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Hey, don’t laugh — we could do it (and another President reportedly thought about it too). So yes, we discuss that, a troubled Congressional trip to the Holy Land, the great Kevin Williamson on his new book The Smallest Minority: Independent Thinking in an Age of Mob Politics, and the WSJ’s Bill McGurn on the turmoil in Hong Kong (he knows the city well — he lived for ten years. Also, how did the name Ricochet come to land upon this blessed website? You’ll have to tune in for the answer to that one.

Music from this week’s show: Fight the Power by Public Enemy

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Promoted from the Ricochet Member Feed by members Created with Sketch. “Everybody Knew”/”Nobody Knew”

 

You’ve read the conventional wisdom, and it usually has some truth in it. “Until December 7, 1941, nobody knew that America would get dragged into World War II.” “The A-bombing of Nagasaki was cruel and unnecessary—everybody knew the Japanese were ready to surrender after Hiroshima.” “On October 4, 1957, the Soviets stunned the world. Nobody knew they were on the brink of launching the Earth’s first artificial moon.”

You’ve read the confident cynics, too. “Everybody knew John F. Kennedy was having extramarital affairs.” “Everyone knew the reason Nixon ‘killed’ Apollo was that he was jealous of JFK’s role in starting it.” And of course, “Everybody in Hollywood knew about Harvey Weinstein. They had to know.”

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Contributor Created with Sketch. ACF #28: Scarface

 

The podcast’s going back to the great De Palma–our fifth, after The Untouchables, Blow Out, Body Double, and Carlito’s Way. You’ve got Al Pacino, cocaine, Miami, an Oliver Stone script, and the ’80s: So naturally everything goes crazy and turns into a tragedy. Scarface is both a rebuke to liberals who look at criminals as mere victims and to conservatives who look at them as failures. American liberalism–Jimmy Carter–invites immigrants on moral grounds; conservatism–capitalism–invites workers on economic grounds. But Scarface escapes both morality and business, revealing the weaknesses of an American society that cannot deal with the poor or with narco-capitalism.

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Promoted from the Ricochet Member Feed by members Created with Sketch. The Barbarians Outside and Within the Gates

 

Portland is gearing up for a potential clash between Antifa and the Proud Boys on Saturday, August 17. Some merchants and civic groups have canceled events they had planned for downtown Portland. This includes Kells Irish Pub; they had planned to hold some amateur boxing matches on Saturday. Rather ironic that.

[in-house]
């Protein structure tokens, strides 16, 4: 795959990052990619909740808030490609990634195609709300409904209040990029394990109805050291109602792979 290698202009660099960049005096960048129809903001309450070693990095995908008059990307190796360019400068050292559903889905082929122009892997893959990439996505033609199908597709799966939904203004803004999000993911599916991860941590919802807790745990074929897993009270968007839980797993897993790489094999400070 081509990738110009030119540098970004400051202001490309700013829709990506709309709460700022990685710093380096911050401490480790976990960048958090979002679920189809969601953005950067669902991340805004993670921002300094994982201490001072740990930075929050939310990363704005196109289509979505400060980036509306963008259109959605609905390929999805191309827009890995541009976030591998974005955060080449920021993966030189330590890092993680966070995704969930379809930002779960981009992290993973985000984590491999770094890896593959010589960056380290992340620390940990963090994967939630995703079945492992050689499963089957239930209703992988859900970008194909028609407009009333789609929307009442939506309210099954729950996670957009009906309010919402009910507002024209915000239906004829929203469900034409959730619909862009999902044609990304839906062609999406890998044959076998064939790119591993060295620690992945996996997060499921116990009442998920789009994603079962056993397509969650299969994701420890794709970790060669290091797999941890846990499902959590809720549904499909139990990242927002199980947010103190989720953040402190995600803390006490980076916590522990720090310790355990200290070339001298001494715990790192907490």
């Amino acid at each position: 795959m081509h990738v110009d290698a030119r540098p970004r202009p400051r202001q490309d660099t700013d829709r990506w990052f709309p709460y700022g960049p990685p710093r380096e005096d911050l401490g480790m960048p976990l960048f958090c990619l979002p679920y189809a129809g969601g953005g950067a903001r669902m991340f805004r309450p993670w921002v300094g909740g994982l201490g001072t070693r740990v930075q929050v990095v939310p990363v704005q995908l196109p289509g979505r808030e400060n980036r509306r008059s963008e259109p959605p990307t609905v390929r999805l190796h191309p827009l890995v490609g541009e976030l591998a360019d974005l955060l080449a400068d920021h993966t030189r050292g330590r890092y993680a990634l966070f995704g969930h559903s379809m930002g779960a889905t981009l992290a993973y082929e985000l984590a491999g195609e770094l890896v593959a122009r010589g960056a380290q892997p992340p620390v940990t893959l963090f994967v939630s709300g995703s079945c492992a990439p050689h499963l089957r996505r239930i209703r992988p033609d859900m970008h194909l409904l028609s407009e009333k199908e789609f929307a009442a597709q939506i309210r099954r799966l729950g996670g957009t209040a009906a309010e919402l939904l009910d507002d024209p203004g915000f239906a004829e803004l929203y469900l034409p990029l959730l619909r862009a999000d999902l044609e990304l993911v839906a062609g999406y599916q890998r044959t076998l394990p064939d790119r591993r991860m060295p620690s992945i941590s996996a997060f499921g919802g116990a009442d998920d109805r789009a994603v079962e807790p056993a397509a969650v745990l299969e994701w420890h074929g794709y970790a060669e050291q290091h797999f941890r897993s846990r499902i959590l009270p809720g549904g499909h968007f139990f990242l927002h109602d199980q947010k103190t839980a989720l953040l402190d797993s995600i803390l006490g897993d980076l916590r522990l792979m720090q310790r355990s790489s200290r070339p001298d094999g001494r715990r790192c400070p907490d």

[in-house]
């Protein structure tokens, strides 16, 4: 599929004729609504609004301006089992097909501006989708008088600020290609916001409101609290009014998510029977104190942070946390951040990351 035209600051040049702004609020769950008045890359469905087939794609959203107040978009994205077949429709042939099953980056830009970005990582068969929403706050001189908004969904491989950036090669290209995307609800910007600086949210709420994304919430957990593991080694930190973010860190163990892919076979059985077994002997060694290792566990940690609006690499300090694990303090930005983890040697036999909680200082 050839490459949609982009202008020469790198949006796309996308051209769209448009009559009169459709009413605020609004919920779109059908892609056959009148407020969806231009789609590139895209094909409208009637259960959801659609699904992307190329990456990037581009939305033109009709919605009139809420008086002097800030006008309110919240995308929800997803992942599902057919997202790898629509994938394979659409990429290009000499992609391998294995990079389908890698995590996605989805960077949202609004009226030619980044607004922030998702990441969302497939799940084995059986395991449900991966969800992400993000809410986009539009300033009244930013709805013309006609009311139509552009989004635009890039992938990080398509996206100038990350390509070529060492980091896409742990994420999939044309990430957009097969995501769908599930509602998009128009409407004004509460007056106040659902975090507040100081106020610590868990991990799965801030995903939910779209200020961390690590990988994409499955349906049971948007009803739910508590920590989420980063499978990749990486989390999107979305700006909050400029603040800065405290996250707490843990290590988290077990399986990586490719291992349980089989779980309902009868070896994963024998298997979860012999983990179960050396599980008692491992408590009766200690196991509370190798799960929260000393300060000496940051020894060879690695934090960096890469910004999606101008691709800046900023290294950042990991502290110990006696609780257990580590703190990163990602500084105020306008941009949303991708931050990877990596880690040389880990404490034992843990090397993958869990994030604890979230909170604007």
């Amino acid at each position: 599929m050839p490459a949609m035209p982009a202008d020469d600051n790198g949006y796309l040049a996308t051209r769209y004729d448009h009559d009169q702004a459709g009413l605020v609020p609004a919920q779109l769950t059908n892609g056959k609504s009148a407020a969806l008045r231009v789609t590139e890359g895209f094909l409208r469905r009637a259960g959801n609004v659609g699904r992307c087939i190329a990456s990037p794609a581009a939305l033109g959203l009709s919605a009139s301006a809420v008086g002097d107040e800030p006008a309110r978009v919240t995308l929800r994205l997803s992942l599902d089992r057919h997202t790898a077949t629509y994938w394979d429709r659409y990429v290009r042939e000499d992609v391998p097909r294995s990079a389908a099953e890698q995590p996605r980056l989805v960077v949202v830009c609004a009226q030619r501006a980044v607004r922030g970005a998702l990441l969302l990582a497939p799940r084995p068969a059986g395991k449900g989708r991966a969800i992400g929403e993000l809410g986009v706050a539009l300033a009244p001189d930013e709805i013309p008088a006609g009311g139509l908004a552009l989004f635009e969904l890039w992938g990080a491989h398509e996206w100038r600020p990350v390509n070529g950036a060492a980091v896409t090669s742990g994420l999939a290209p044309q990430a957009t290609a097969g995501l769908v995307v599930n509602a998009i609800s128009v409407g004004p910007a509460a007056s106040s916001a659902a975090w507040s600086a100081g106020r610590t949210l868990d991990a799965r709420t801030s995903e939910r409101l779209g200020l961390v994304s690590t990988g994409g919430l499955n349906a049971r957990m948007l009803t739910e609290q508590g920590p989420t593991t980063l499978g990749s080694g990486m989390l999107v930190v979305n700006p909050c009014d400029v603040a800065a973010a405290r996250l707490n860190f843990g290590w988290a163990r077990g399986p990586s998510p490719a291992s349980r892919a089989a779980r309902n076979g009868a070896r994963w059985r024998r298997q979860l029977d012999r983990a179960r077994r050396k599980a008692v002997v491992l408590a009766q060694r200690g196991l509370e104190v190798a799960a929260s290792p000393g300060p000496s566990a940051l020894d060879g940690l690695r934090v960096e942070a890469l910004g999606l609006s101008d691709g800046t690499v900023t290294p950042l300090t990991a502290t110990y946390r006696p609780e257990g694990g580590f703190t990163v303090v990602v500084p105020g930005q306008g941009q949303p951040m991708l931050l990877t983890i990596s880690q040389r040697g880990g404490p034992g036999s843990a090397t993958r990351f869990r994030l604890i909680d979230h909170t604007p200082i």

The mayor and a disparate group of civic leaders and community organizers held an outdoor gathering pleading for calm. One Rabbi stepped up to the microphone and defended Antifa; she might have a touch of the Jesuit within her, or at the very least Father Pfleger of Chicago. She was not the only one that believes that Antifa is a defender of Portland’s virtue.

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Promoted from the Ricochet Member Feed by members Created with Sketch. QOTD: Don’t Smile

 

Oh, how I hated those words! Nothing so annoys a young kid in a fit of anger or sadness as being told “Don’t smile!” by one’s mom. It ranks right up there with “Now shake hands” or “Hug it out.”

Dag nabbit, no, I want to pout! I want to hold a grudge. I want to cry or complain. Maybe I could even get revenge! Maybe I could languish or indulge. Hey, I’m hurt, so the world owes me a bit of selfish time!

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Contributor Created with Sketch. Entry Isn’t a Right

 

There’s a great deal of outrage this week about Israel’s decision to bar two Congresswomen from entering the country. A sample of the criticism:

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Promoted from the Ricochet Member Feed by members Created with Sketch. “But I Worked in News Media and Studied Politics!”

 

Just watched the new Crowder Change My Mind installment. I love these videos and I highly recommend watching all of them. They can be infuriating but they can also be instructive. But I’m not posting this to be an unpaid promoter. Watching the most recent video, Trump Is Not Racist: Change My Mind,

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Promoted from the Ricochet Member Feed by members Created with Sketch. New Coaching Job Opening in Atlanta…

 

Frank DeBoer, the future former coach of Major League Soccer’s Atlanta United team, recently expressed skepticism about the equal pay demands of the the US Women’s soccer team. He points out that if they bring in the same number of fans, and the same amount of advertising, of course they’ll be paid the same. But if their draw is different, their pay is likely to be different, and he doesn’t see the problem with that. He is Dutch, so forgive the odd English in his quotes:

“I think for me, it’s ridiculous. If there are watching, for the World Cup final, 500 million people or something like that, and 100 million for a women’s final, that’s a difference. So it’s not the same. And of course they have to be paid what they deserve to [earn] and not less, just what they really deserve. If it’s just as popular as the men, they will get it, because the income and the advertising will go into that. But it’s not like that, so why do they have to earn the same? I think it’s ridiculous. I don’t understand that.”

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Contributor Created with Sketch. The Art of the Deal: Greenland Edition

 

Greenland in 10 years?
Donald Trump is eyeing the deal of the century. According to the Wall Street Journal, the President is interested in America purchasing the world’s largest island: Greenland.

The idea of the U.S. purchasing Greenland has captured the former real-estate developer’s imagination, according to people familiar with the discussions, who said Mr. Trump has, with varying degrees of seriousness, repeatedly expressed interest in buying the ice-covered autonomous Danish territory between the North Atlantic and Arctic oceans.